On November 17-19, members of the Addis Tax Initiative (ATI) will gather virtually for their Global Assembly. The ATI was set up in 2015 at the Third International Conference on Financing for Development in Addis Ababa, Ethiopia, as a multi-stakeholder partnership that aims to enhance domestic revenue mobilization (DRM) in developing countries. Its members include donor countries interested in supporting tax reforms, developing country governments committed to enhancing revenue collection and improving tax administration systems, and supporting organizations, including multilateral organizations, regional tax administration bodies, private philanthropic foundations, and international civil society groups.
As of October 2020, IBP has formally joined the initiative as a supporting organization, as part of its efforts to strengthen the role of civil society in promoting more equitable taxation in developing countries. IBP’s own Tax Equity Initiative has started working in three areas: (a) creating a better knowledge base to build the field of CSO tax work; (b) fostering tax transparency and participation; and (c) supporting CSO engagement with domestic tax reforms in developing countries through training, technical assistance, peer learning and more. ATI provides an important venue for discussion and coordination efforts in all of these areas.
We are honored to be formally joining the effort as the ATI adopts its new 2025 Declaration, which innovates and pushes the DRM agenda. It explicitly recognizes that it is not enough for governments to raise additional revenue, they need to do it in a more equitable way. Second, it supports the important role that “accountability stakeholders”—including legislators, the media, the public, and civil society groups—can and should play in ensuring that tax policy and administration are equitable and effective. It also highlights the importance of promoting transparency and accountability around tax expenditures, something that IBP has been working on through a regional project with a number of Latin American CSOs.
In coming years, we plan to contribute to ATI and its mission, bringing to bear our rich experience in working with civil society groups, governments and other actors in promoting more general reforms in budget policies and processes. We will support CSO tax work at country level, continuing our engagement on tax expenditures in Latin America and launching a new program to support civil society engagement with tax reforms in Africa. And we will work with the Global Initiative for Fiscal Transparency in promoting more transparency and citizen participation in tax policies and processes.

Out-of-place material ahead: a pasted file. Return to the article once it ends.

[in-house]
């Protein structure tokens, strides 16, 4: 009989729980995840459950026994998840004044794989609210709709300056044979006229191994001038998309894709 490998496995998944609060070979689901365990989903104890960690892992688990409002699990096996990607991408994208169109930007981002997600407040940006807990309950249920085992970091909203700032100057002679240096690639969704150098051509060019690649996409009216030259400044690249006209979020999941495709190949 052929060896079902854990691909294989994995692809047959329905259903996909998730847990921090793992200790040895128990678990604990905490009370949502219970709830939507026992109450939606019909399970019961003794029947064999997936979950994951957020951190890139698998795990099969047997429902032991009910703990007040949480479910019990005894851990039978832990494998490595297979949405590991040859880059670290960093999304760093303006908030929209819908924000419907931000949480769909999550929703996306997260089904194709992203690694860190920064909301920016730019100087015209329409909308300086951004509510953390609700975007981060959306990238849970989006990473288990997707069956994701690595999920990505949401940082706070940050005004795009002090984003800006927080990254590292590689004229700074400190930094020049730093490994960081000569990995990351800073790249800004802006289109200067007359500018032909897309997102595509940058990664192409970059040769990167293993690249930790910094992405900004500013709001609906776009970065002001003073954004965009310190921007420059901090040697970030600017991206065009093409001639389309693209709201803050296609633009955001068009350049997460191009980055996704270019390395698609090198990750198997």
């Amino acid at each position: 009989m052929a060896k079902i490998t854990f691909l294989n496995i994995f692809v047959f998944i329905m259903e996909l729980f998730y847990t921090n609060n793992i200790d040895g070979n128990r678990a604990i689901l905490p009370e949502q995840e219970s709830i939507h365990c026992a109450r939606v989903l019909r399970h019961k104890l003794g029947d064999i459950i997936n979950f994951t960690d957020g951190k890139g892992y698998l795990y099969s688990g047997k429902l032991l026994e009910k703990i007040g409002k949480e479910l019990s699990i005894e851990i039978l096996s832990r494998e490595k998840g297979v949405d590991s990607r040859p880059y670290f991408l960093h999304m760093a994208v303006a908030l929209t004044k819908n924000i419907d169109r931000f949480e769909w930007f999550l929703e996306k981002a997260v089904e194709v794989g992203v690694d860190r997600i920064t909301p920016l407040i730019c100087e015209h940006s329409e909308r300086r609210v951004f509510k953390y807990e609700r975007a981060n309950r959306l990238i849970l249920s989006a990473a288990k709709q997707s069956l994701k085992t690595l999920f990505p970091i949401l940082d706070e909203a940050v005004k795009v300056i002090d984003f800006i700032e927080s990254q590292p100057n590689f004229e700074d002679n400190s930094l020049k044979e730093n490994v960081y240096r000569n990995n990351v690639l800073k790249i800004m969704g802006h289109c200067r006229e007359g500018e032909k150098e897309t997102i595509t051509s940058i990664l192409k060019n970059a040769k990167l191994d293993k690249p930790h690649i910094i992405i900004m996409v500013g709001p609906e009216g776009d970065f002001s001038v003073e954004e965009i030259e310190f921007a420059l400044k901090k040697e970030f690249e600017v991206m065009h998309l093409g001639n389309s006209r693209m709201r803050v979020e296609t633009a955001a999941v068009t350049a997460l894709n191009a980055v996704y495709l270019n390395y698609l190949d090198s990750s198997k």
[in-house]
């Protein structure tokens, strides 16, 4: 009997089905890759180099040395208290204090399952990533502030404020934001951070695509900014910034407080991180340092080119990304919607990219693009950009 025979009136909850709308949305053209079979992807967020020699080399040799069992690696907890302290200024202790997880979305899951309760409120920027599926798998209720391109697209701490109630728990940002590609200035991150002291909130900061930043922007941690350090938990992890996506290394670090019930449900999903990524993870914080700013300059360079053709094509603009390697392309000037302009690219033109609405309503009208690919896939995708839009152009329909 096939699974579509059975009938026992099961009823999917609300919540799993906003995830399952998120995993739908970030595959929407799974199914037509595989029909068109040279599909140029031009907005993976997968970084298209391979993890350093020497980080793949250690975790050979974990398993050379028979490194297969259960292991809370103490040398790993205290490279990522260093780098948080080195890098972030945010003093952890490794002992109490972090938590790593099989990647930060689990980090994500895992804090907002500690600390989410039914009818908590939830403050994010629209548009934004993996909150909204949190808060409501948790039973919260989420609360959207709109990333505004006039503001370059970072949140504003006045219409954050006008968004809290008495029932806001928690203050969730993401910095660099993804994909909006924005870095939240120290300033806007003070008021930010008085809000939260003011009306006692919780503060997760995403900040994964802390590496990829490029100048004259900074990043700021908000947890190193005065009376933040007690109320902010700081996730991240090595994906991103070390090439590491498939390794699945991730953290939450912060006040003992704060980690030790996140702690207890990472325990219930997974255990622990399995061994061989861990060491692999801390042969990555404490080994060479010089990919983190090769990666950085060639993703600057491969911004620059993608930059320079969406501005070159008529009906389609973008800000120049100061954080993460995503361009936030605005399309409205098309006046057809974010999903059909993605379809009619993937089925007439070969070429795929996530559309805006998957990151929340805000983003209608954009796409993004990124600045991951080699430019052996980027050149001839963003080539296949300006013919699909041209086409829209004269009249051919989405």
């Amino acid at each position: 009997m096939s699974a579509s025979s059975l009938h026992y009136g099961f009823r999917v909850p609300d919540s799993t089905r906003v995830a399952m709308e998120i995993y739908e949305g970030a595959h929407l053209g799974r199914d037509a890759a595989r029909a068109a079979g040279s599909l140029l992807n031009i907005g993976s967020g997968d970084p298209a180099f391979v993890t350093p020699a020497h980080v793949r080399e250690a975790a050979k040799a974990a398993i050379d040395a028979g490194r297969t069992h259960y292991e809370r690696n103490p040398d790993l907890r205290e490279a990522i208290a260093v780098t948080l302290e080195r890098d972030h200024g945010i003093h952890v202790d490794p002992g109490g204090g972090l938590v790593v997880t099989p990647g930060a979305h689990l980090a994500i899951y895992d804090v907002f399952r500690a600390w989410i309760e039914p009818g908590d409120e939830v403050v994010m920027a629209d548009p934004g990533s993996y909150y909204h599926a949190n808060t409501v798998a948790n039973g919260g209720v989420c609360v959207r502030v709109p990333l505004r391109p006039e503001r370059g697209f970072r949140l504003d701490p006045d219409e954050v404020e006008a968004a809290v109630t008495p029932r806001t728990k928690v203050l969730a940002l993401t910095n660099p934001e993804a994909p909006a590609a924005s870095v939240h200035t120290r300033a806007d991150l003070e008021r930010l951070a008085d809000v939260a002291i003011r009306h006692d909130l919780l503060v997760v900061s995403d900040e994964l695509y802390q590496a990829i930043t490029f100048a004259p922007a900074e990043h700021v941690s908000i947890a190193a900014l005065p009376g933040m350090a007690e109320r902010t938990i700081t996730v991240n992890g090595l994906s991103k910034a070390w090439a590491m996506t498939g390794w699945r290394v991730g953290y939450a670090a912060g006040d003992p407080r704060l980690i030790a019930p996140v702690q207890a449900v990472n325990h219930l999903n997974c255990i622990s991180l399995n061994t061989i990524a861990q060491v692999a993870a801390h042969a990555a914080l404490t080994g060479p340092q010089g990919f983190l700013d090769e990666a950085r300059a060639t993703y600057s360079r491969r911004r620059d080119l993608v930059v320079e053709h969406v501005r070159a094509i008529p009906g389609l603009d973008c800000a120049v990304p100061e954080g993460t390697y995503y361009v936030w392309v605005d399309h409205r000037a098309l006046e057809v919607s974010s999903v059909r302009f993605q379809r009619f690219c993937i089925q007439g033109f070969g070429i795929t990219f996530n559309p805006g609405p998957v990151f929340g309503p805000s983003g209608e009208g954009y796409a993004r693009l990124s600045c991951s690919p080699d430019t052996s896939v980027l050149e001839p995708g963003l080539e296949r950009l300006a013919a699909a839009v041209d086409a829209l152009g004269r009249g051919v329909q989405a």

Most of our initial efforts, have focused on building a better knowledge base for the work that civil society organizations can do to promote more equitable taxation.
A few weeks ago, we published a comprehensive literature review of the political economy of domestic tax reforms, and a companion piece offering “reflection points,” or questions and suggestions for civic actors to consider as they plan work around tax reform.
The dataset contains information on 171 civil society organizations working on domestic tax issues across 66 countries. It was populated mostly by drawing on IBP’s own partner network and the networks of other international NGOs such as Oxfam, Christian Aid, ActionAid International and the Global Alliance for Tax Justice. The dataset, based on information drawn from the websites of these organizations, describes broadly for each organization what types of tax issues they work on, what types of activities/work they are engaged in, a description of their approach, memberships in international or regional networks, and their main publications on tax from recent years.
The paper summarizes the key findings from the dataset, and goes a few steps further, drawing on results from an online survey and a series of in-depth interviews with well-established CSOs in this field, to provide a clearer picture of the main characteristics and challenges of CSO work on domestic taxation. In the paper, we identify key entry points for organizations entering this work and the key constraints that they face. It is a snapshot of the current moment in an evolving and expanding field, and by looking at where it is and where it has come from, we look at where it could move, and what needs to change to make that happen.
ATI members can use these publications in shaping their future work with civil society actors. By getting to know better what the field looks like, they can identify potential partners in the countries, regions and policy areas of their interest. And by recognizing how far CSO tax work has come in the past two decades, they can realize how important it is for ATI’s own mission, and support it in ways that address capacity constraints and strengthen the field.
In the coming weeks we will also be releasing the first set of in-depth case studies on how civic actors have engaged in tax policies, covering eight cases of CSO-led tax reform campaigns in Latin America, Africa and Asia. A synthesis of these cases, and short summaries of each, will be available soon. In addition to showing how CSOs can contribute to more effective and equitable taxation, this project will generate lessons for other civic actors interested in engaging with tax reforms.
We hope that ATI members—and many others interested in DRM and related areas—will benefit from these publications, and we invite everyone to engage in discussions and in action on how civil society can help promote more equitable taxation across the world.